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Contracept Fertil Sex (Paris). 1986 Nov;14(11):1007-11.

[Advantages and disadvantages of each contraceptive method].

[Article in French]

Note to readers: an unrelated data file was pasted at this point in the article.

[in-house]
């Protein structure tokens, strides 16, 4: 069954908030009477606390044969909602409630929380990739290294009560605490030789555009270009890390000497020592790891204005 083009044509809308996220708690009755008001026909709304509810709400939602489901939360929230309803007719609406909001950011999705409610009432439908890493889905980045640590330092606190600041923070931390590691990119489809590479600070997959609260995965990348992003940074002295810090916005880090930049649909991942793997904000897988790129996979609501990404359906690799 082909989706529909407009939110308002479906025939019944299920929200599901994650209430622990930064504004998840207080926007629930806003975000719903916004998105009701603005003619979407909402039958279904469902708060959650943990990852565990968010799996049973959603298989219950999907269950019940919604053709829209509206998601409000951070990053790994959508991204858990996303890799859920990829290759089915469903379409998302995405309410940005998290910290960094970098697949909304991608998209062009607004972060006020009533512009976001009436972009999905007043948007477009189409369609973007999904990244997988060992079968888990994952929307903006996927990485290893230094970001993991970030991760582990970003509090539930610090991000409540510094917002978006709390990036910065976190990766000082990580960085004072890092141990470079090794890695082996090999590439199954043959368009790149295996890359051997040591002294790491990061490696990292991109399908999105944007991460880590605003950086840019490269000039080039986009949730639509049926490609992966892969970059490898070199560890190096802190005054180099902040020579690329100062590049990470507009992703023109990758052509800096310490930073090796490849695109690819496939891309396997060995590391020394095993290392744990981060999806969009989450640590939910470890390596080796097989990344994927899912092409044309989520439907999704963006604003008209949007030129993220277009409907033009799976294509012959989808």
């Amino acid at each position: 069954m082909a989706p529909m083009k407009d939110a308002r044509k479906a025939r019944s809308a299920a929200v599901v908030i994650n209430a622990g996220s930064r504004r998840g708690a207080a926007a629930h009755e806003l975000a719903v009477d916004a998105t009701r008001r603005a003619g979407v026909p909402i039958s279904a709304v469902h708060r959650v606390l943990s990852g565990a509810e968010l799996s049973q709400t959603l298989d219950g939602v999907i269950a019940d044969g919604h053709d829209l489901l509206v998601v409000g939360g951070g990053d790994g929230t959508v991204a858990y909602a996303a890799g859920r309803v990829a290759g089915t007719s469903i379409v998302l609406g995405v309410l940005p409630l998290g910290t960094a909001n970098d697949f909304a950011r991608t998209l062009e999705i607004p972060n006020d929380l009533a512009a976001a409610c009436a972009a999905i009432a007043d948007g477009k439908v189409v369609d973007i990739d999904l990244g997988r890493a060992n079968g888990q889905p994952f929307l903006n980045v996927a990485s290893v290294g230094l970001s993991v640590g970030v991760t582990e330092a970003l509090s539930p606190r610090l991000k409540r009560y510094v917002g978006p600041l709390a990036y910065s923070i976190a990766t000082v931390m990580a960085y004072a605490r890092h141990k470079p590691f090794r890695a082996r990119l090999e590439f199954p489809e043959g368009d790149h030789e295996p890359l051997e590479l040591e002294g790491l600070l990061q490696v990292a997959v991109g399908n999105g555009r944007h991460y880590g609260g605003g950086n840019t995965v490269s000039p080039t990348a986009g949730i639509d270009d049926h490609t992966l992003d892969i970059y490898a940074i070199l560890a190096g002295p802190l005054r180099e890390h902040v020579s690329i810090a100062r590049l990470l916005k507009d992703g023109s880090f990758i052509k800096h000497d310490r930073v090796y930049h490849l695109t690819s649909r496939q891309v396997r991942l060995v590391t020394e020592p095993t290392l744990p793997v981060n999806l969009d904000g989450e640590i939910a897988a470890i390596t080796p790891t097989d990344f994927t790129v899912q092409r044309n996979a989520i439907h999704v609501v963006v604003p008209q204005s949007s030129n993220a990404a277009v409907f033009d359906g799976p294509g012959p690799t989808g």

A 1978 French study of 3000 women aged 20--44 conducted by the National Institute of Demographic Studies included questions on satisfaction or dissatisfaction with currently used contraceptive methods and reasons for changing methods. Up to 2 reasons could be cited by a respondent for each method. 79.4% of the 855 pill users cited their efficacy as a reason for satisfaction and 45.5% cited their ease of use. Only 7.4% of pill users were "resigned", or unable to cite any motive for satisfaction with their method. 52.3% of the 267 IUD users stated as a reason for satisfaction their inability to use a more modern method, 44.4% cited ease of use, and 41.0% cited efficacy as advantages. 34.8% of IUD users were "resigned". Among the 153 condom users, 521 withdrawal users, and 173 periodic abstinence users respectively, 46.3%, 48.8%, and 51.6% cited health advantages or the naturalness of the method as reasons for satisfaction; 26.6%, 26.0%, and 28.3% cited a vague reason that no better method existed; 31.1%, 15.8%, and 17.6% stated they were unable to use a more modern method; and 54.5%, 46.6%, and 44.4% were in the "resigned" group. 23.6% of pill users cited secondary effects and medical causes, 12.2% cited health worries, and 16.0% cited constraints of use as reasons for dissatisfaction. 17.0% of IUD users cited secondary effects and medical reasons, 8.2% health worries, and 3.6% constraints of use as reasons for dissatisfaction. Among users of condoms, withdrawal, and periodic abstinence respectively, 18.5%, 21.9%, and 22.6% cited lack of efficacy; 13.5%, 13.2%, and 19.0% cited constraints of use; and 24.6%, 18.3%, and 16.1% cited sexual frustrations as reasons for dissatisfaction. The proportions of users citing at least 1 reason for dissatisfaction were 47.3% for pills, 35.7% for IUDs, 53.7% for condoms, 50.8% for withdrawal, and 56.6% for periodic abstinence. Pregnancy was feared by 7.8% of pill users, 21.6% of IUD users, 37.3% of condom users, 45.2% of withdrawal users, and 48.4% of periodic abstinence users. 17.2% of all users were considering a change of method, with proportions ranging from 4.6% of IUD users to 25.4% of condom users. Pill users suffering secondary effects were most likely to consider changing methods, while users of traditional methods who complained of sexual frustrations in use were most likely to consider a change. Nearly 80% of the women felt they were well informed about contraception. 93% of users of modern methods but less than 80% of users of traditional methods felt they had made a good choice.

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